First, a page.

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Pisco

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Pisco is a South American liquor distilled from grapes. Developed by Spanish settlers in the sixteenth century, it takes its name from the conical pottery in which it was originally aged, which was also the name of one of the sites where it was produced: Pisco, in the Viceroyalty of Peru. The first vineyards were planted in the coastal valleys in the Viceroyalty.

Left: Peruvian pisco.

In the late 1550s, the Spanish began to plant and harvest export quality grapes selected to produce wine with, while those that did not measure up were discarded or given to the farmers to do with as they pleased. It is in this context that small groups began to use these grapes to distill a brandy-like liquor from the discarded grapes, using similar techniques to those used in Spain for the production of Orujo.

The drink began to acquire consumers in the sailors that transported products between the colonies and Spain as well as sailors of other nationalities, who began to call it pisco, naming it after the port where it was thought to originate from. The drink then became a favorite of sailors and workers who visited the port of Pisco as well as other peruvian ports. It was exalted for its strong taste and ability to quickly affect the consumer. As trade from Peru to the world grew, so did the popularity of pisco, until it almost equaled wine in quantity as an export.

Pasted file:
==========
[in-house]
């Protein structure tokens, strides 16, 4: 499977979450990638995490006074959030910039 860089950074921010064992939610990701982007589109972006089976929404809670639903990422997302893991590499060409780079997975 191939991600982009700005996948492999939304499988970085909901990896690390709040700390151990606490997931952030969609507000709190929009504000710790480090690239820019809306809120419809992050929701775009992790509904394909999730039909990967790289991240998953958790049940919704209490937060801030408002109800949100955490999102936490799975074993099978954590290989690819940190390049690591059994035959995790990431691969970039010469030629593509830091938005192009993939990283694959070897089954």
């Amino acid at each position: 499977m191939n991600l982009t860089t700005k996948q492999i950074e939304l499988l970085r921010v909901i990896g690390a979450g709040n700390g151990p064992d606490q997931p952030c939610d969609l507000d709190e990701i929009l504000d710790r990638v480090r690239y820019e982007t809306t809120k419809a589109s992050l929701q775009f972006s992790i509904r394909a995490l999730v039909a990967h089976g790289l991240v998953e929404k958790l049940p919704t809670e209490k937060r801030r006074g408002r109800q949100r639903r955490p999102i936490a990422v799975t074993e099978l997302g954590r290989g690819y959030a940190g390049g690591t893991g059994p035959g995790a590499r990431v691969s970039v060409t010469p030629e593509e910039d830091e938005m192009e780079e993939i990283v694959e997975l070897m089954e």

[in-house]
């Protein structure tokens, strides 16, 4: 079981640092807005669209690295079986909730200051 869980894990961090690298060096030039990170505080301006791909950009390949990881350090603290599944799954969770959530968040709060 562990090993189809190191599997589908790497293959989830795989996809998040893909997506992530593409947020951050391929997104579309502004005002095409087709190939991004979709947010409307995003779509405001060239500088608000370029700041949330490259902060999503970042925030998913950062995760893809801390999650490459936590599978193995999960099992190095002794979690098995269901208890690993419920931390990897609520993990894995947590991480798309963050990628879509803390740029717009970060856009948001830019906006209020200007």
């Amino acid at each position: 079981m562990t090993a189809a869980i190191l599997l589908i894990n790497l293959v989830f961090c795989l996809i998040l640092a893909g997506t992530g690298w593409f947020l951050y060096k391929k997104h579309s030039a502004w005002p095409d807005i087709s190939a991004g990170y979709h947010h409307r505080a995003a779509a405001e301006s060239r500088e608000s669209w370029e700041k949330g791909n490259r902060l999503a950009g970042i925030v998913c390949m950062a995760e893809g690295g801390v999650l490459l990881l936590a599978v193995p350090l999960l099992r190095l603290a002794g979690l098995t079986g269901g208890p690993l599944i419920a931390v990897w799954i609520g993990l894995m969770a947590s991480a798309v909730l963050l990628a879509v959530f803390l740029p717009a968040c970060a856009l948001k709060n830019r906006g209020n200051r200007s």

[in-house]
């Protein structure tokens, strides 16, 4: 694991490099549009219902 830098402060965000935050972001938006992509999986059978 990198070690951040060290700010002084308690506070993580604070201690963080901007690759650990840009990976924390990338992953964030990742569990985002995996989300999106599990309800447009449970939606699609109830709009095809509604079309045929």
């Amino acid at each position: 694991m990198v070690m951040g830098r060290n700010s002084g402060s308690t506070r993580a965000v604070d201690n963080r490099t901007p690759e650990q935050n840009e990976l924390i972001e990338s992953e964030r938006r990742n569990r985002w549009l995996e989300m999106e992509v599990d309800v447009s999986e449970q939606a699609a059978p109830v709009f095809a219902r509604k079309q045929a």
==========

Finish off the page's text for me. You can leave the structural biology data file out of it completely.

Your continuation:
During the eighteenth and nineteenth centuries, pisco was a mainstay on ocean-crossing vessels, drunk mostly by sailors, as officers usually drank whisky or other "finer" spirits. The main reasons for its heyday were the low price and high availability. This position was maintained by pisco until the onset of rum, which won over consumers with lower prices and a softer flavor.

In modern times, it continues to be produced in winemaking regions of Peru and Chile. The drink is a widely consumed spirit in the nations of Bolivia, Chile and Peru. The right to produce and promote pisco has been the matter of legal disputes between Chile and Peru, both of which hold their most iconic cocktail to be the pisco sour.

Pure Peruvian pisco is a very viscous liquid, slightly more so than vodka and comparable to Sambuca. It has an odor which is vaguely reminiscent of reeds. Its flavor is very smooth and almost non-alcoholic, which can be very deceptive, with the result that many first-time drinkers often drink to excess and can quickly become inebriated without noticing. Some people consider it "heresy" to mix pure pisco with anything else, and it is generally accepted that it should be drunk alone, even to the exclusion of ice.

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